Here are some facts courtesy of the Migration Policy Institute.
“* Until the late 1980s, more people were leaving Spain than coming in. Similar to Portugal and Ireland, Spain was a country of emigration. The tides changed and from 1990 on, Spain increasingly became a transit country for African migrants headed north, a receiving country for foreign laborers, primarily from Northern Africa and South America, and a place to retire for well-off Europeans.
* Today, Spain is Europe’s leading country of immigration adding more than 4.6 million immigrants (i.e., foreigners or persons without Spanish citizenship) between 1998 and 2008. The size of the foreign population in 2008 was 5.3 million out of a total population of 46 million. In 2008, Spain’s foreign population was higher than that of the United Kingdom (4.2 million).
* Foreigners’ share of the total Spanish population rose sevenfold from 1.6 percent in 1998 to 11.4 percent in 2008.
* Moroccans accounted for the largest share of the foreigners in Spain from 1998 through 2007, but were surpassed by Romanians in 2008 who accounted for 13.9 percent (or 731,000). Other large immigrant communities in Spain in 2008 were Moroccans (653,000 or 12.4 percent) and Ecuadoreans (428,000 or 8.1 percent). The top three countries of origin accounted for 1.8 million people, or more than a third of the foreign population in Spain in 2008. Since the late 1990s, Spain has absorbed a large and extraordinarily diverse immigrant flow from three continents: Europe, Africa, and South America.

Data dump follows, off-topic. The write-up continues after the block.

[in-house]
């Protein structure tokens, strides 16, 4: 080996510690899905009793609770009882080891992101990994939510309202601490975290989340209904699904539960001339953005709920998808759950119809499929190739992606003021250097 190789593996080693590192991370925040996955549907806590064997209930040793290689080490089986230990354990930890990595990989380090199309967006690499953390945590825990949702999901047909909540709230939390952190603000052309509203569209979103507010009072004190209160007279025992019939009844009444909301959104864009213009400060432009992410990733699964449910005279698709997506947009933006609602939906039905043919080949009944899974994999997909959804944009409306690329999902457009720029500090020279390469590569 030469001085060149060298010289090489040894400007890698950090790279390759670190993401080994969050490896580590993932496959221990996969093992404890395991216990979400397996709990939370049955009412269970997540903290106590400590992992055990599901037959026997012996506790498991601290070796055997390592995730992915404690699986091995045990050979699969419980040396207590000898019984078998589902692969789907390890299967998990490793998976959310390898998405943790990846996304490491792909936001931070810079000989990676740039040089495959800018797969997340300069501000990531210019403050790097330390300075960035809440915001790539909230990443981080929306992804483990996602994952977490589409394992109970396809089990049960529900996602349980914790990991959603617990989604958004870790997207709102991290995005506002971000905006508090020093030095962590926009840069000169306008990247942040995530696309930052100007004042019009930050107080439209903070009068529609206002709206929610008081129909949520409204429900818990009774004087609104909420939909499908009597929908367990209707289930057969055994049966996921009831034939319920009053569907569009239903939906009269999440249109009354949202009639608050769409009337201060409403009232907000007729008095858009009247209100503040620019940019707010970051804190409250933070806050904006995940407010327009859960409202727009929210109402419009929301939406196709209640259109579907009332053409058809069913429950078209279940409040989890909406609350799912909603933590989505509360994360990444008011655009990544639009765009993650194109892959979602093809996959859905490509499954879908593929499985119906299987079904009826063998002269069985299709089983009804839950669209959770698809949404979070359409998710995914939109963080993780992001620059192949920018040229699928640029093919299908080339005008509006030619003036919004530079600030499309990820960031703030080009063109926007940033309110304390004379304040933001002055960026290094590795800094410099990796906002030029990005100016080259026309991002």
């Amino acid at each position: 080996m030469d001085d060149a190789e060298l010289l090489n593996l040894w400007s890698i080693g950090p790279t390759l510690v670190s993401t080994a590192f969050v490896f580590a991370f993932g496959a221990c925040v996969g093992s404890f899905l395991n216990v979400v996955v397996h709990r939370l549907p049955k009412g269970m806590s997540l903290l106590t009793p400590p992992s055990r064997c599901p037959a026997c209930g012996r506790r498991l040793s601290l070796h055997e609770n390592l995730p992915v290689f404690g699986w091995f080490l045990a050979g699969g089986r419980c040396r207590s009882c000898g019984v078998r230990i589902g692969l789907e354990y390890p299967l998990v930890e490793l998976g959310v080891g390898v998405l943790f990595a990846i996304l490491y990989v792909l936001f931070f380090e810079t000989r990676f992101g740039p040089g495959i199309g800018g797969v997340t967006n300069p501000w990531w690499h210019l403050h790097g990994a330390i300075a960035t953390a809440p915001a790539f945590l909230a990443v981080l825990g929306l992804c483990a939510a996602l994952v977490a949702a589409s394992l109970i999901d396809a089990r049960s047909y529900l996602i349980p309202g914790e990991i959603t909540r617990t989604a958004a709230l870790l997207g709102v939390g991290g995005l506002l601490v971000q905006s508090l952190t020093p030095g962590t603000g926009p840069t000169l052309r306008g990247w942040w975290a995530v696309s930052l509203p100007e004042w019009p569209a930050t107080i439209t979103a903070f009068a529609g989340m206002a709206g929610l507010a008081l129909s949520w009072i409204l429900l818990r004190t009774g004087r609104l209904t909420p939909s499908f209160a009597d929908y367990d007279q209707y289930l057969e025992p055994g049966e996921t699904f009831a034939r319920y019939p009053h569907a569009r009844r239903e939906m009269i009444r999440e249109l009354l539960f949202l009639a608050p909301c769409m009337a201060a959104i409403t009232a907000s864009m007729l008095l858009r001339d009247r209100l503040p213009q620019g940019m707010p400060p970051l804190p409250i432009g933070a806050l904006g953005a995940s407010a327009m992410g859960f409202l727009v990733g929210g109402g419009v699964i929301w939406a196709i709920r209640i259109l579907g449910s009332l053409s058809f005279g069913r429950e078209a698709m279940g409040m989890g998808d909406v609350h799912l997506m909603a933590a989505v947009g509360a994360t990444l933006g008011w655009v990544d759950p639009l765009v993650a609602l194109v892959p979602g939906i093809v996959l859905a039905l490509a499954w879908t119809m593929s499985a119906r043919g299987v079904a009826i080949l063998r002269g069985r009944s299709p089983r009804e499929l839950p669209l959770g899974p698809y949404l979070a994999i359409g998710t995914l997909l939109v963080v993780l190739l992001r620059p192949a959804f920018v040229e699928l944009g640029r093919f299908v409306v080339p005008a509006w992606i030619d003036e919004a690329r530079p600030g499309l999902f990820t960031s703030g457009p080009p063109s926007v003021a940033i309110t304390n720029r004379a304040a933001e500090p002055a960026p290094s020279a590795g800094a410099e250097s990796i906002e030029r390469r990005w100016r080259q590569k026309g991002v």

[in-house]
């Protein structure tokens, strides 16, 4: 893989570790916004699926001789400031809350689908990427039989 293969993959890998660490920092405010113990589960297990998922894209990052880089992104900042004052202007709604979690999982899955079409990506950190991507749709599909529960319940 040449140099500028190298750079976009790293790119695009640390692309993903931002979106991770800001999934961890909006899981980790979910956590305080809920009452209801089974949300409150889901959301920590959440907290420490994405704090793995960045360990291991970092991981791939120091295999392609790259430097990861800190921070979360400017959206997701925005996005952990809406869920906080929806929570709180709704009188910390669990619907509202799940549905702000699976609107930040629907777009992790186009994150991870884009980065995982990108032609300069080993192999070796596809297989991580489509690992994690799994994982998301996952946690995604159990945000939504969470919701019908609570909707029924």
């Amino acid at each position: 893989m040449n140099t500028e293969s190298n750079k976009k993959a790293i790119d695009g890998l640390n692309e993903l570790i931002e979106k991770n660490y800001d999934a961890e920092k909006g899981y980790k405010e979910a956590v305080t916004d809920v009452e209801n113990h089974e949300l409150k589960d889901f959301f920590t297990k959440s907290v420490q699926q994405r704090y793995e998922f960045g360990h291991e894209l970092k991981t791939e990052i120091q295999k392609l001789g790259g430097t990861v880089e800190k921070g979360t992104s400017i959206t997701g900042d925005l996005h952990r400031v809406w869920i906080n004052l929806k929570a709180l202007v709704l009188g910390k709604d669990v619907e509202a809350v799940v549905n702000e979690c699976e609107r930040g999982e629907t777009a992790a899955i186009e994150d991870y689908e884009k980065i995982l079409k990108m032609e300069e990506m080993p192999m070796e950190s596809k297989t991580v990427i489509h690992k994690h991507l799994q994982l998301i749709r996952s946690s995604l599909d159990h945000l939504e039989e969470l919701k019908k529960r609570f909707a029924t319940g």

* In 2008, the number of new arrivals fell 25 percent to 692,000, down from 920,000 in 2007. The greatest decline came from other European countries. For example, the flows from Romania and Bulgaria fell by more than 60 percent. There were slight declines in the number of migrants who came from Africa and Oceania in 2008; flows from the Americas declined by a quarter and those from Asia by 10 percent.
* The number of foreigners who acquired Spanish citizenship increased every year between 1997 and 2007 (except between 1999 and 2000). More than 71,000 foreigners became Spanish citizens in 2007.
* More than 7,600 new applications for asylum were made in 2007, 44.6 percent higher than in 2006 (5,297), but substantially lower than in 1993 when about 12,600 asylum applications — the highest in nearly three decades — were submitted.”
Allowing immigrants to become full citizens is a key policy for long term economic stability. Countries that do so attract migrants looking to become long term productive residents. This could be an important factor helping to mitigate demographic pressure on social support systems for countries like Spain with aging populations.
Also, I think it is likely that foreign born citizens are likely to have greater interest in maintaining the stability of the national government in their new country, due to their tending to not having ties to vested interests in historical separatist movements.